It's the third year at Clifton's market for Lara Wheeler of Maverick Chic Accessories. She makes and sells bracelets, earrings, I.D. chains, children's and adults' beaded bookmarks, jean and shoe charms and her signature item, beaded zipper pulls. And this Sunday, Aug. 20, she'll hold a drawing at her booth for a treasure chest of back-to-school items and surprise treats.

"I ENJOY the small-town atmosphere here," she said. "Everybody's life is hectic in Northern Virginia, but at the Clifton Farmers Market, they know your name." Besides that, said Wheeler, "I live in an apartment and can't grow vegetables and flowers, so I appreciate them here."

Tamu White-Fitzgerald sells functional art at her booth, Handcrafted by Tamu. She uses precious and semi-precious gems and minerals such as amber and turquoise in creating her pendant-length necklaces called MagEyes that have a magnifying glass at one end.

Her specialty is African-inspired, wearable art, and each piece has a story behind it. "I call them Griot collections, named after African storytelling," said White-Fitzgerald. She, too, is delighted to be at Clifton's market and says it's a place that puts children in touch with "everyday, real people."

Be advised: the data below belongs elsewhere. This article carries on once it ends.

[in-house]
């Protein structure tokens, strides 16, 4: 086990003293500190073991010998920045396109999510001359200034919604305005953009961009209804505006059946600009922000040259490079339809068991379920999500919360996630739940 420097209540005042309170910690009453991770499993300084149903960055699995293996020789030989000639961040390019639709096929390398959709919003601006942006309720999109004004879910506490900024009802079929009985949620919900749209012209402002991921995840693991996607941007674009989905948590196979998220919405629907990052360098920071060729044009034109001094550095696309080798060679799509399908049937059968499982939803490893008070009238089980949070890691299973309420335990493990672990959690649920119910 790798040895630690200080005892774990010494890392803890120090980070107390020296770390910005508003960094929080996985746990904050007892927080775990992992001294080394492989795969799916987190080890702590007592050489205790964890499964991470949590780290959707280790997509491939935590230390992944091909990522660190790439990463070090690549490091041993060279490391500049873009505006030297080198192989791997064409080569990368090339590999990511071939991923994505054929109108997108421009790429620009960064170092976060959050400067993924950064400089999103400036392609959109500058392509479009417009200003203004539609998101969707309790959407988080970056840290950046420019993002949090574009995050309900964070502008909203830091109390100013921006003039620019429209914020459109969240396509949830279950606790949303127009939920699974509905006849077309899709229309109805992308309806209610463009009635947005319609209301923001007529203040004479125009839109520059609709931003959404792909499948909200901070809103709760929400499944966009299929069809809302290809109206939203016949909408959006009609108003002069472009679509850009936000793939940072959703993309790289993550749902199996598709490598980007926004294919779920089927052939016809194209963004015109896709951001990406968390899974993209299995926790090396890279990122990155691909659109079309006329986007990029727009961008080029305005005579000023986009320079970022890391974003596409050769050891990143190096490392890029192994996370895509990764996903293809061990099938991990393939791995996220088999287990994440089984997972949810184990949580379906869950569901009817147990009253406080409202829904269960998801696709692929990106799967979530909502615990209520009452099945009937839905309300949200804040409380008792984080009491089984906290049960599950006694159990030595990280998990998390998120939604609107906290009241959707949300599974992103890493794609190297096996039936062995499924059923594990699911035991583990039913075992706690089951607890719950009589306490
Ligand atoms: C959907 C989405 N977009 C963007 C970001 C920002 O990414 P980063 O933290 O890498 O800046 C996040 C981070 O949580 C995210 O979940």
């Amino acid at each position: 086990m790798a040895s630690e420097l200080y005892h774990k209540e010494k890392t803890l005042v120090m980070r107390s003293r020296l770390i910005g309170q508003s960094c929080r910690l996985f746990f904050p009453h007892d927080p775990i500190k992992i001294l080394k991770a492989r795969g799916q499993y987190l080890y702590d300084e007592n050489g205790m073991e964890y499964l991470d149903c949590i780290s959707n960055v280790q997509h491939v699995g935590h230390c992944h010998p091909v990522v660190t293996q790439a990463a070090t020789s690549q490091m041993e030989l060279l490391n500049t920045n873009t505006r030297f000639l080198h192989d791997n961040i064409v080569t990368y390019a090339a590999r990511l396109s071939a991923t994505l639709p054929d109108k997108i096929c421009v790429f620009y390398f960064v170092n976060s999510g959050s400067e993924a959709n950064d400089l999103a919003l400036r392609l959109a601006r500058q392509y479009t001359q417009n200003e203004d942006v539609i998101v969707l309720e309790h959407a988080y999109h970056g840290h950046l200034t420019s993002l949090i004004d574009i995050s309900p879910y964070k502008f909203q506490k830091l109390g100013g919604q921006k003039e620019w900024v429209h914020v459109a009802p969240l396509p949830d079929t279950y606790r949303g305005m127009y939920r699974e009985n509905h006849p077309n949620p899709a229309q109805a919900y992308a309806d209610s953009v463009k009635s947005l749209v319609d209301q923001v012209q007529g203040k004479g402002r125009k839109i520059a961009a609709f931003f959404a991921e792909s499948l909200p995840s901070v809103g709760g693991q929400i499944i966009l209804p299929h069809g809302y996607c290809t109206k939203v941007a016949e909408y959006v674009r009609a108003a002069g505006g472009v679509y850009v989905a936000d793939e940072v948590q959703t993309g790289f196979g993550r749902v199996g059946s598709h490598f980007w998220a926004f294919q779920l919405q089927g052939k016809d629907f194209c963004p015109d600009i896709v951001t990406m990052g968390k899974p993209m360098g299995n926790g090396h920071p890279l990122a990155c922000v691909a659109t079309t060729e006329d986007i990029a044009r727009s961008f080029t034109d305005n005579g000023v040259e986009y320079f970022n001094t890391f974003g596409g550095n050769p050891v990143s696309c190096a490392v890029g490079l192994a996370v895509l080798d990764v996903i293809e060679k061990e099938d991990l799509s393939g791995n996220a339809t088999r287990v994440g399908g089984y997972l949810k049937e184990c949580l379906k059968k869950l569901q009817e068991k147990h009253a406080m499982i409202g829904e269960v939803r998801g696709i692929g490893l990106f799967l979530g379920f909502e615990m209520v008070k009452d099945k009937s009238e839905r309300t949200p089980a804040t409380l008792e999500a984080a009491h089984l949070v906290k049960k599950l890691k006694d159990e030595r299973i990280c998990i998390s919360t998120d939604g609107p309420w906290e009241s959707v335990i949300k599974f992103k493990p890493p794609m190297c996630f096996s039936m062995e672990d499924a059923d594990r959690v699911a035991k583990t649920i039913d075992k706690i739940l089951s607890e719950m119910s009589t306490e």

"It's good for kids to know that not all our food comes from the store," she explained. "This way, it connects children to the reality of where things come from and to the noble craftsmen. They learn that making things with your own hands is valuable because it came from someone's own mind, heart and soul. And they recognize that everybody has within them the ability to create."

Also at the market this summer is Burke Books, which has pledged to send 30,000 books to U.S. military personnel in the danger zones of the Middle East. Customers may contribute $7.53 for postage and Burke Books will send packages of light-hearted reading material to lift the soldiers' spirits.

Upon request, it will also add names to the list of recipients. Donations may be brought to Burke Books' table at the market, or send checks payable to the bookstore to: Burke Used Books, 9570 Burke Road, Burke, VA 22015. Write "books for soldiers" on the memo line.